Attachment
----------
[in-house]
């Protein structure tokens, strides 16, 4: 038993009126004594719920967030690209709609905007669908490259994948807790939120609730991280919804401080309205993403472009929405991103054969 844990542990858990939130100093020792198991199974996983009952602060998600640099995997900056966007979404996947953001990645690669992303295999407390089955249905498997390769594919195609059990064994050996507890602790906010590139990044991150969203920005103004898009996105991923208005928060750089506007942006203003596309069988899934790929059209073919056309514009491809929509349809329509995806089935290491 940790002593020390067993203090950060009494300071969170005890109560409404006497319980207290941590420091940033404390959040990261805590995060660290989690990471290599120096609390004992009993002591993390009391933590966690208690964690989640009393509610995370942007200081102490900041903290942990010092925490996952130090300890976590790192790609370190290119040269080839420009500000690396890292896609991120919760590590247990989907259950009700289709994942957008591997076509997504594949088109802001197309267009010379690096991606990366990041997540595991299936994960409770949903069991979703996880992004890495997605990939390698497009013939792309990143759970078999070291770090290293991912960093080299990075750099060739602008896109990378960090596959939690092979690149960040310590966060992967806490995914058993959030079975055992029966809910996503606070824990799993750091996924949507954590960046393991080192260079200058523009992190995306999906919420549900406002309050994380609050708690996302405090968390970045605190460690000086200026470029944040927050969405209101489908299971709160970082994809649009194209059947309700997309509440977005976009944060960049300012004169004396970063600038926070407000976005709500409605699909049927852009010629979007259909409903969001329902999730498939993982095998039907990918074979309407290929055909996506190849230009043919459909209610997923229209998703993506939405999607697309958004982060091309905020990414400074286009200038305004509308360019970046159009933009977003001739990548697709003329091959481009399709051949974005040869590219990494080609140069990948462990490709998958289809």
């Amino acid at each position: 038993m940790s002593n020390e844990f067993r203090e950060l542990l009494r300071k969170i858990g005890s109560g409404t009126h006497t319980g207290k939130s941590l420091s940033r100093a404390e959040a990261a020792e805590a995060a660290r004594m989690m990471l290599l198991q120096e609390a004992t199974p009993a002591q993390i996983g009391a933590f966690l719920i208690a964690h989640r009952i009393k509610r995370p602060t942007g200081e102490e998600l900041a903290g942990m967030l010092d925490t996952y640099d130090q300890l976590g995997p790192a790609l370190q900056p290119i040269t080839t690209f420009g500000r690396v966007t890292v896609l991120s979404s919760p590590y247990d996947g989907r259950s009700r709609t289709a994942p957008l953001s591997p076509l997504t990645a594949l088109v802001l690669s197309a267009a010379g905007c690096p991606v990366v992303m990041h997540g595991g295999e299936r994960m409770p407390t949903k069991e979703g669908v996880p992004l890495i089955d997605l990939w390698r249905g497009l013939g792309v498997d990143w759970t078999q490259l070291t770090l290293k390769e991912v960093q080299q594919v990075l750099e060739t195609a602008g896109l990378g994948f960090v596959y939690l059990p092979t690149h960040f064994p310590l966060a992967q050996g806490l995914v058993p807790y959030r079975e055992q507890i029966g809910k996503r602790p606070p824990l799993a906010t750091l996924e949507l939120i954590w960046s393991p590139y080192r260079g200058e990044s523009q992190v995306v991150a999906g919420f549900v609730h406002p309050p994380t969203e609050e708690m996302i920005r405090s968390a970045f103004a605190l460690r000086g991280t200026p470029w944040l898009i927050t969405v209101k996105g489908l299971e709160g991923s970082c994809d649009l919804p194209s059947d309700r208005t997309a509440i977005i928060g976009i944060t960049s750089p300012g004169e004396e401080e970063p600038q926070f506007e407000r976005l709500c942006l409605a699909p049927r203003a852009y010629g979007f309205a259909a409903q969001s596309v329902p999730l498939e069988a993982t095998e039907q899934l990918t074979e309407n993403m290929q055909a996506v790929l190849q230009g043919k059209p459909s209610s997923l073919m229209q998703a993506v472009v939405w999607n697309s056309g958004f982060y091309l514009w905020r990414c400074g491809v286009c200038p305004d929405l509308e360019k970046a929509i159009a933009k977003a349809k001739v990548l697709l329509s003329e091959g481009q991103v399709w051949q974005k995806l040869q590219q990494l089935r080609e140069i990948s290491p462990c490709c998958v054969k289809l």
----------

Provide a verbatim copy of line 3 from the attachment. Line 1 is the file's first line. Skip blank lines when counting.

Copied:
């Amino acid at each position: 038993m940790s002593n020390e844990f067993r203090e950060l542990l009494r300071k969170i858990g005890s109560g409404t009126h006497t319980g207290k939130s941590l420091s940033r100093a404390e959040a990261a020792e805590a995060a660290r004594m989690m990471l290599l198991q120096e609390a004992t199974p009993a002591q993390i996983g009391a933590f966690l719920i208690a964690h989640r009952i009393k509610r995370p602060t942007g200081e102490e998600l900041a903290g942990m967030l010092d925490t996952y640099d130090q300890l976590g995997p790192a790609l370190q900056p290119i040269t080839t690209f420009g500000r690396v966007t890292v896609l991120s979404s919760p590590y247990d996947g989907r259950s009700r709609t289709a994942p957008l953001s591997p076509l997504t990645a594949l088109v802001l690669s197309a267009a010379g905007c690096p991606v990366v992303m990041h997540g595991g295999e299936r994960m409770p407390t949903k069991e979703g669908v996880p992004l890495i089955d997605l990939w390698r249905g497009l013939g792309v498997d990143w759970t078999q490259l070291t770090l290293k390769e991912v960093q080299q594919v990075l750099e060739t195609a602008g896109l990378g994948f960090v596959y939690l059990p092979t690149h960040f064994p310590l966060a992967q050996g806490l995914v058993p807790y959030r079975e055992q507890i029966g809910k996503r602790p606070p824990l799993a906010t750091l996924e949507l939120i954590w960046s393991p590139y080192r260079g200058e990044s523009q992190v995306v991150a999906g919420f549900v609730h406002p309050p994380t969203e609050e708690m996302i920005r405090s968390a970045f103004a605190l460690r000086g991280t200026p470029w944040l898009i927050t969405v209101k996105g489908l299971e709160g991923s970082c994809d649009l919804p194209s059947d309700r208005t997309a509440i977005i928060g976009i944060t960049s750089p300012g004169e004396e401080e970063p600038q926070f506007e407000r976005l709500c942006l409605a699909p049927r203003a852009y010629g979007f309205a259909a409903q969001s596309v329902p999730l498939e069988a993982t095998e039907q899934l990918t074979e309407n993403m290929q055909a996506v790929l190849q230009g043919k059209p459909s209610s997923l073919m229209q998703a993506v472009v939405w999607n697309s056309g958004f982060y091309l514009w905020r990414c400074g491809v286009c200038p305004d929405l509308e360019k970046a929509i159009a933009k977003a349809k001739v990548l697709l329509s003329e091959g481009q991103v399709w051949q974005k995806l040869q590219q990494l089935r080609e140069i990948s290491p462990c490709c998958v054969k289809l």